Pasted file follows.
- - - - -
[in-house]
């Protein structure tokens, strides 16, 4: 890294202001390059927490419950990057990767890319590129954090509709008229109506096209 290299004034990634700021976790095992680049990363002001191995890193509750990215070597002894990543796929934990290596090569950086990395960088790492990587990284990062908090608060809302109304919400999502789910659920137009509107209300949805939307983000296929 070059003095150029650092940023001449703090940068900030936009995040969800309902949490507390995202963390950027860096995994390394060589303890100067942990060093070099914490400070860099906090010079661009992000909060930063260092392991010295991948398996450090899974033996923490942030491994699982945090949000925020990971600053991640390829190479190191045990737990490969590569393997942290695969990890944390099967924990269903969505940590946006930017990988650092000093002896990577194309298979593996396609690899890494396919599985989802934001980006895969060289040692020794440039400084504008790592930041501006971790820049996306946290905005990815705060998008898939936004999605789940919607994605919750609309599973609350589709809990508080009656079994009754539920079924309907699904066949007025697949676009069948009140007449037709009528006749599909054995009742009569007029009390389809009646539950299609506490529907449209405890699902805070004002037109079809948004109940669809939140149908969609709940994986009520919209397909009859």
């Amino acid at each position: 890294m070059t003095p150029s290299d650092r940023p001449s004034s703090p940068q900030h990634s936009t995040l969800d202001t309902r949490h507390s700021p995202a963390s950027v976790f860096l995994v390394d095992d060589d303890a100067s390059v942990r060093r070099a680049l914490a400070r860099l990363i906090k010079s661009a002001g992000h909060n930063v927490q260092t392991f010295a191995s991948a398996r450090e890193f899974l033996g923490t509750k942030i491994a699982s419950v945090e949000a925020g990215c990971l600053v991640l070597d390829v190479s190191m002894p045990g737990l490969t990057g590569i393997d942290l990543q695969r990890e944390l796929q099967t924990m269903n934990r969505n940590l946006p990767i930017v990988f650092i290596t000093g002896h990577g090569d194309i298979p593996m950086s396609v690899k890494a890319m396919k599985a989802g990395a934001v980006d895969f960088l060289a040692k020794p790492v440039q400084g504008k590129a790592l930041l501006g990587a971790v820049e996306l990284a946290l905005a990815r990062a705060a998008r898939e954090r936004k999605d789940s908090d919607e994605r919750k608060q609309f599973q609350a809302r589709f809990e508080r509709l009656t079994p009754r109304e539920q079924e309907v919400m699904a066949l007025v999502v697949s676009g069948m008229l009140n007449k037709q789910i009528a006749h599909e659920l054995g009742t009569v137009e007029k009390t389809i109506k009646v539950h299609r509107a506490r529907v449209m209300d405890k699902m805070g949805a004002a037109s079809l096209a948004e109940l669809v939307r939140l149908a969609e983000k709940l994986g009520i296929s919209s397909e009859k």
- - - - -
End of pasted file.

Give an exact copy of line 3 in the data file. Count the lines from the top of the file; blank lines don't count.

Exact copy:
């Amino acid at each position: 890294m070059t003095p150029s290299d650092r940023p001449s004034s703090p940068q900030h990634s936009t995040l969800d202001t309902r949490h507390s700021p995202a963390s950027v976790f860096l995994v390394d095992d060589d303890a100067s390059v942990r060093r070099a680049l914490a400070r860099l990363i906090k010079s661009a002001g992000h909060n930063v927490q260092t392991f010295a191995s991948a398996r450090e890193f899974l033996g923490t509750k942030i491994a699982s419950v945090e949000a925020g990215c990971l600053v991640l070597d390829v190479s190191m002894p045990g737990l490969t990057g590569i393997d942290l990543q695969r990890e944390l796929q099967t924990m269903n934990r969505n940590l946006p990767i930017v990988f650092i290596t000093g002896h990577g090569d194309i298979p593996m950086s396609v690899k890494a890319m396919k599985a989802g990395a934001v980006d895969f960088l060289a040692k020794p790492v440039q400084g504008k590129a790592l930041l501006g990587a971790v820049e996306l990284a946290l905005a990815r990062a705060a998008r898939e954090r936004k999605d789940s908090d919607e994605r919750k608060q609309f599973q609350a809302r589709f809990e508080r509709l009656t079994p009754r109304e539920q079924e309907v919400m699904a066949l007025v999502v697949s676009g069948m008229l009140n007449k037709q789910i009528a006749h599909e659920l054995g009742t009569v137009e007029k009390t389809i109506k009646v539950h299609r509107a506490r529907v449209m209300d405890k699902m805070g949805a004002a037109s079809l096209a948004e109940l669809v939307r939140l149908a969609e983000k709940l994986g009520i296929s919209s397909e009859k």